Why COGS Matters


As a business owner, you are almost certainly familiar with the term “Cost of Good Sold” or “COGS.” In fact, it is often the second line on your income statement, just below the big one –  “Revenue.” But COGS is more than just a number pasted into the accounting spreadsheet. It can give you clues about the health of your business, point to steps you might take to improve your profits, help recognize tax opportunities or risks, and look for growth opportunities. Let’s look at some of the intricacies of your Cost of Goods Sold.


The calculation of COGS is straightforward:

COGS = (Inventory at beginning of period) + (Inventory added during period – including related labor, material, & manufacturing costs) – (Inventory at end of period)

As you can see, your Cost of Goods Sold is inextricably linked to your inventory, so it is important that you implement an effective and accurate inventory tracking system, as well as carefully choose your method of inventory accounting, such as First In-First Out (FIFO), Last In-First Out (LIFO), and “Average Cost.” Each method has potential benefits and drawbacks, so consider which is best suited to your business, and consult an accounting professional if you are in doubt.


While the calculation of COGS is straightforward, there are a variety of ways to look deeper into your COGS to evaluate the state of your business. Among these are:

  • Setting your prices correctly. As a business owner, you presumably have minimum and ideal profit margins in mind, and since COGS is a direct input into determining profit margin, it is also a valuable metric to determine how those margins can be reached. Are your prices high enough to recover your costs plus an acceptable or ideal profit margin? If you lowered your prices, could you potentially see an increased sales volume that would actually result in a higher profit margin? 

  • Assess your operational efficiency. COGS is not simply impacted by the prices you pay suppliers, but also a variety of avoidable issues like damage in transport or storage, spillage, theft, overstocking (which keeps COGS too high), or understocking (which means you may overpay to get new inventory fast).

  • Are specific products impacting your profitability? By examining the COGS for various items in your inventory, you may find that the profit margins on some of them don’t justify the effort to produce or sell that item. You may choose to focus on more efficient products that maximize profit margins.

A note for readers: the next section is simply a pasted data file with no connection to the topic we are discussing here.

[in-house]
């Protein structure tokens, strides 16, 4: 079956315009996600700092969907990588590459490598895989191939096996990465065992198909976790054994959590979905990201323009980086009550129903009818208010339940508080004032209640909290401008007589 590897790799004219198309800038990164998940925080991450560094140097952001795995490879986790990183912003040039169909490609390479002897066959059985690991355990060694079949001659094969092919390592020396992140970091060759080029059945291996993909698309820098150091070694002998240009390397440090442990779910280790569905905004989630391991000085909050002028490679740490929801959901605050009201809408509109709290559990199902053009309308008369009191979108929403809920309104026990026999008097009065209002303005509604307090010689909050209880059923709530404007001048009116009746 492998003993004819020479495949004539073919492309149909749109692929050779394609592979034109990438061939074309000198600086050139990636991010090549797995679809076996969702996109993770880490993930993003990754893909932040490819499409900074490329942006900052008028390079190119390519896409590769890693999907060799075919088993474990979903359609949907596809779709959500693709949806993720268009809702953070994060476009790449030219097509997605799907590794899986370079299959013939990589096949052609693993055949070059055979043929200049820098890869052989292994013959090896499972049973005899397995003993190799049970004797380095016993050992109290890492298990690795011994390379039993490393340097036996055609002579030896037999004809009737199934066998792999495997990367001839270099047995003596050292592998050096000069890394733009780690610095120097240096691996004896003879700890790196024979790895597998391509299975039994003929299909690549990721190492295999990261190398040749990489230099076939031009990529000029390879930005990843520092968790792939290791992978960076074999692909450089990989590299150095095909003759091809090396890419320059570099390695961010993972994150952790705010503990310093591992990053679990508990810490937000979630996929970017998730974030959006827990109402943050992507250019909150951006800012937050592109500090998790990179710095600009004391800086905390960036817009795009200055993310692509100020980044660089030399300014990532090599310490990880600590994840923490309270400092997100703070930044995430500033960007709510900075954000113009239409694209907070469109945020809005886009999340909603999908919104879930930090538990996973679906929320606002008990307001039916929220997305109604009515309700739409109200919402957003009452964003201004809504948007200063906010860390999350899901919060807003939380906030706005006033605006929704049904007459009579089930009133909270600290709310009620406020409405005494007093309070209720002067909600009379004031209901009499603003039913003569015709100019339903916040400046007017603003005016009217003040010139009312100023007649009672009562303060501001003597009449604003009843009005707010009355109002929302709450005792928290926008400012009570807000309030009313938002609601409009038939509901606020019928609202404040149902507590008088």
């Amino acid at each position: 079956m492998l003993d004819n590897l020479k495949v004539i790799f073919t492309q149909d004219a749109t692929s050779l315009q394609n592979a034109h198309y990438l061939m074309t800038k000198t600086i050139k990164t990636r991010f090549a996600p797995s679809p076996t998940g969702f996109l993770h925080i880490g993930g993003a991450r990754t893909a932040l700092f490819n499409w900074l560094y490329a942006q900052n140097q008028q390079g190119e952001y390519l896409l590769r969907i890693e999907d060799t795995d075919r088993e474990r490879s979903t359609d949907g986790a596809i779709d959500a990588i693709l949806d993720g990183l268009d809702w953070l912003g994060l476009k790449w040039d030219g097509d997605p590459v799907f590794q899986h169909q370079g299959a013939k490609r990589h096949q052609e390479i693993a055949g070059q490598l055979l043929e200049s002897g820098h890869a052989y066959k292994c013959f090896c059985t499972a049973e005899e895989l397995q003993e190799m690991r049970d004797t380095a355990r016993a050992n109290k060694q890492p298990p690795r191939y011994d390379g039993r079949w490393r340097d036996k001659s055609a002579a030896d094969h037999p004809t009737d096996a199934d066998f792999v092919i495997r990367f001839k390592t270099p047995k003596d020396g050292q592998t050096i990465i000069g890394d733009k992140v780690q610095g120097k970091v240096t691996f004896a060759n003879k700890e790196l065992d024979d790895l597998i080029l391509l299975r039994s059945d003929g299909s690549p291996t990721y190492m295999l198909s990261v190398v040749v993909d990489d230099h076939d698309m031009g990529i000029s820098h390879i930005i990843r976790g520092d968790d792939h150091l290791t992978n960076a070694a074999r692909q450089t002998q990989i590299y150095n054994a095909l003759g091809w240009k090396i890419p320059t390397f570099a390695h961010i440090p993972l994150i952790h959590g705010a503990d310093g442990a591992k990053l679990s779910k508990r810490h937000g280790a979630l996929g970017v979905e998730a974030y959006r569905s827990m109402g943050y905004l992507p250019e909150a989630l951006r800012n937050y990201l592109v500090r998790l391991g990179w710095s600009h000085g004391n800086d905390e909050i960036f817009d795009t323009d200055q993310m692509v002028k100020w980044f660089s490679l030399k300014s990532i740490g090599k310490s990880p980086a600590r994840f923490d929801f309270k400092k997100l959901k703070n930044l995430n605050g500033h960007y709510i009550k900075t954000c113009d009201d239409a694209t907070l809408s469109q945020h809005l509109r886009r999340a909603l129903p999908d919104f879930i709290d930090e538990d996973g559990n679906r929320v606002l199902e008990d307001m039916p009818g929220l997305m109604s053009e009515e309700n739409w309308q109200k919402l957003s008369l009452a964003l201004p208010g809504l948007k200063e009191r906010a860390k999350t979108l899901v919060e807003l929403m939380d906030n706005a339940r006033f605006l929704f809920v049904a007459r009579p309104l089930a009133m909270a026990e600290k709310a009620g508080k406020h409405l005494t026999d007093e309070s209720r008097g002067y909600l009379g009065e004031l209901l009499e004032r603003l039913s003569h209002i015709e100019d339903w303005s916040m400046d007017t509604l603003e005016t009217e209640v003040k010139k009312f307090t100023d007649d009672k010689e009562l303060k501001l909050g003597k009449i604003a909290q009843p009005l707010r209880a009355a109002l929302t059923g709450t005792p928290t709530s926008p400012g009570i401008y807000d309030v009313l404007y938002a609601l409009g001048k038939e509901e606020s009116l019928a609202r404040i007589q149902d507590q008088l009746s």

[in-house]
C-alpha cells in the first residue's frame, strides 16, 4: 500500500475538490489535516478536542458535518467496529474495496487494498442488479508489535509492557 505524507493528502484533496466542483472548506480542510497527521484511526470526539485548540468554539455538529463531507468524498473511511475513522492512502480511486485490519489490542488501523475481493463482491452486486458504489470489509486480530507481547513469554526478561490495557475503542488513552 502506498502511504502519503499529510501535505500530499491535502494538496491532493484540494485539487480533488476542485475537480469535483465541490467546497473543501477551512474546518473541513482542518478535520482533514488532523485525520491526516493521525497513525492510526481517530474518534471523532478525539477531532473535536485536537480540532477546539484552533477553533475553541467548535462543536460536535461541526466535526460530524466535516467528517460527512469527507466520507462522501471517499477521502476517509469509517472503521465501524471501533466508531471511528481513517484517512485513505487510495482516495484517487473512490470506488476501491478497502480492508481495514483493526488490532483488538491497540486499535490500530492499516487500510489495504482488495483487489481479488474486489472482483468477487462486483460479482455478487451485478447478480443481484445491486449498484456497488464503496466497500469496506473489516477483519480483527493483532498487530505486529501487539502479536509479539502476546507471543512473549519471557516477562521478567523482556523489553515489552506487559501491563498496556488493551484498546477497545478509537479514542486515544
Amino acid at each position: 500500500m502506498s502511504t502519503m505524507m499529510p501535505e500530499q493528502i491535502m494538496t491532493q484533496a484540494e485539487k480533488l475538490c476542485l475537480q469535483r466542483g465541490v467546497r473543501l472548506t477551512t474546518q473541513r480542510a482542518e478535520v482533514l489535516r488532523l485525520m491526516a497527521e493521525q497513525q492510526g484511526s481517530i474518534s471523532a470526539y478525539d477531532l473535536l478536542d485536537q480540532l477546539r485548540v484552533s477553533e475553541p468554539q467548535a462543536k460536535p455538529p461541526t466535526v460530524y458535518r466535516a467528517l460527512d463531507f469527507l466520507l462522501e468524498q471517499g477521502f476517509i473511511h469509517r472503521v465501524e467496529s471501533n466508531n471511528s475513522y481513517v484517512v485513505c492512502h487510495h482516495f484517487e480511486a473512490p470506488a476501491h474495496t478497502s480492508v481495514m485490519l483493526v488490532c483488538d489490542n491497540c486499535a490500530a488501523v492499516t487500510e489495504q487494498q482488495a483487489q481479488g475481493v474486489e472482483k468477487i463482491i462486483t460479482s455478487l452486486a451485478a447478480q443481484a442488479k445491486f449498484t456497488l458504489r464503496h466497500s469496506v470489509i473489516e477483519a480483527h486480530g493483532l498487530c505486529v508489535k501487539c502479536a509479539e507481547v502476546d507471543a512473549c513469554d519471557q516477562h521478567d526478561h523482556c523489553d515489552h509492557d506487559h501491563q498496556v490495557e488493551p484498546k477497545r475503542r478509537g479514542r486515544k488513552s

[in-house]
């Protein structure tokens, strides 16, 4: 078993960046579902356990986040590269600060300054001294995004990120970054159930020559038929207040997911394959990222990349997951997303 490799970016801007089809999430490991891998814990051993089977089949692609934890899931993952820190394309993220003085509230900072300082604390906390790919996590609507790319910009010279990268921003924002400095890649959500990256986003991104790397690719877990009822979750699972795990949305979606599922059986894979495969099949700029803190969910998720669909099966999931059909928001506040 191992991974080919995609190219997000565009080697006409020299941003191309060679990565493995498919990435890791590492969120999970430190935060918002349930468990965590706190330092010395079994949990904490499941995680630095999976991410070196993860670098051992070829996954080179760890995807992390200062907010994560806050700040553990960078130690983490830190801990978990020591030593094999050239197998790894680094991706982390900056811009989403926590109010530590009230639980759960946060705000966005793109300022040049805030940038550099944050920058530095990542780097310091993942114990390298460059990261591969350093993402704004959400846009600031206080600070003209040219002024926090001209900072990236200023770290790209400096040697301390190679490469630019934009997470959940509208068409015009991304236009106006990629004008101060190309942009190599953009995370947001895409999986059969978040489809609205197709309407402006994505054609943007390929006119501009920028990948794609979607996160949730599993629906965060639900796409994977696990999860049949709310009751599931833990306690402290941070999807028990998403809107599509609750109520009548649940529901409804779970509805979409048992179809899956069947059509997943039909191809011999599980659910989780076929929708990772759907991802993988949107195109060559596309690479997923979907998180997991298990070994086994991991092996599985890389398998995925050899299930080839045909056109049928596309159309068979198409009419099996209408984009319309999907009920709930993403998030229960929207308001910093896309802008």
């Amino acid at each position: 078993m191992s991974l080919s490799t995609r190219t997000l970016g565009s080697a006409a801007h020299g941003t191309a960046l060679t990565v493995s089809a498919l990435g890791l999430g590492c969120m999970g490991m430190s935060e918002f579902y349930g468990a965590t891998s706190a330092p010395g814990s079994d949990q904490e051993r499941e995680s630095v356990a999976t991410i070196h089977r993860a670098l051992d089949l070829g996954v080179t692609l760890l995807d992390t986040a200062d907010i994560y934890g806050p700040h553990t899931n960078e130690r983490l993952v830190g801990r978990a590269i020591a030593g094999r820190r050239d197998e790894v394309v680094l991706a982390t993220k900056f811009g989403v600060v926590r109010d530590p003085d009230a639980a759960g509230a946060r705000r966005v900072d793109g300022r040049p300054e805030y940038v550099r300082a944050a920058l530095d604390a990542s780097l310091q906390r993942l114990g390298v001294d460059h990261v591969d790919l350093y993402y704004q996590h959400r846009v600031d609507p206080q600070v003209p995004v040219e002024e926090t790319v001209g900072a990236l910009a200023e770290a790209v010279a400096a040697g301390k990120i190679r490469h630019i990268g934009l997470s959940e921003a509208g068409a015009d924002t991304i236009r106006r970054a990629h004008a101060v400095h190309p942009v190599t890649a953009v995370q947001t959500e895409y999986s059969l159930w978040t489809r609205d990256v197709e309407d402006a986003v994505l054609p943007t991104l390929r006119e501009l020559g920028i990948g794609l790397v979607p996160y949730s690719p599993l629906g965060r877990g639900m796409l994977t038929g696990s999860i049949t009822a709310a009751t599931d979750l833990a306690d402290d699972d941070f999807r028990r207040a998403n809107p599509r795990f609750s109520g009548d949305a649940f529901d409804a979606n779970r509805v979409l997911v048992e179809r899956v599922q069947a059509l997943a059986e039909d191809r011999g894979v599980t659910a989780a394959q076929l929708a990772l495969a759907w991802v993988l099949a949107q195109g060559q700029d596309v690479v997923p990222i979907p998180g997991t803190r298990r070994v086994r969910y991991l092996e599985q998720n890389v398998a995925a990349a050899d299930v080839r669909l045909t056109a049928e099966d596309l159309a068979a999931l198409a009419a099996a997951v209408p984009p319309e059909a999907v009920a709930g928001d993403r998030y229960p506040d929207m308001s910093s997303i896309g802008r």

• Can you improve the COGS for some of your inventory based on your lower-COGS items? By examining how some of your products have good margins due to low COGS, you may find that you have overlooked productive methods in the supply chains of your lower-margin inventory.

  • Minimize your tax burden while maximizing profits. COGS is tax-deductible, so the higher it is, the lower your tax burden. Of course, higher COGS cuts directly into your profits, so there’s obviously a limit, but there are ways to find an optimal balance between tax liabilities and income, so that you maximize your profits versus your tax liabilities. And be careful, as the IRS specifically keeps a close eye on COGS declarations in order to identify fraud.


In addition to the deeper analyses listed above, here are a few quick metrics you can calculate to get an idea of the health of your business:

  • Gross Margin = (Sales Revenue – COGS)/Sales Revenue x 100. This is the percentage of sales revenue you keep after costs are accounted for. The higher the percentage the better, and any changes over time should be investigated and understood.

  • COGS ratio = COGS/Net Sales x 100. Lower is better, as it indicates Net Sales are strong vs. production costs

  • Inventory Turnover = COGS/Average Inventory. When this number is too low, you are not moving inventory and are prone to overstocking. 


As we’ve seen, Cost of Good Sold is more than just an entry on the income statement. COGS can help you examine, understand, and improve many aspects of your business. Owners and managers should regularly monitor it and use the clues it gives to become consistently more profitable.

If you’re looking for more insight on managing COGS, BKE can help. BKE offers bookkeeping and accounting services, along with reporting and payment solutions. … And that’s just the beginning. We’ll provide you a team of bookkeepers with expertise in your industry. We work with your existing accounting software& tools, but can also help you make the move to newer technologies.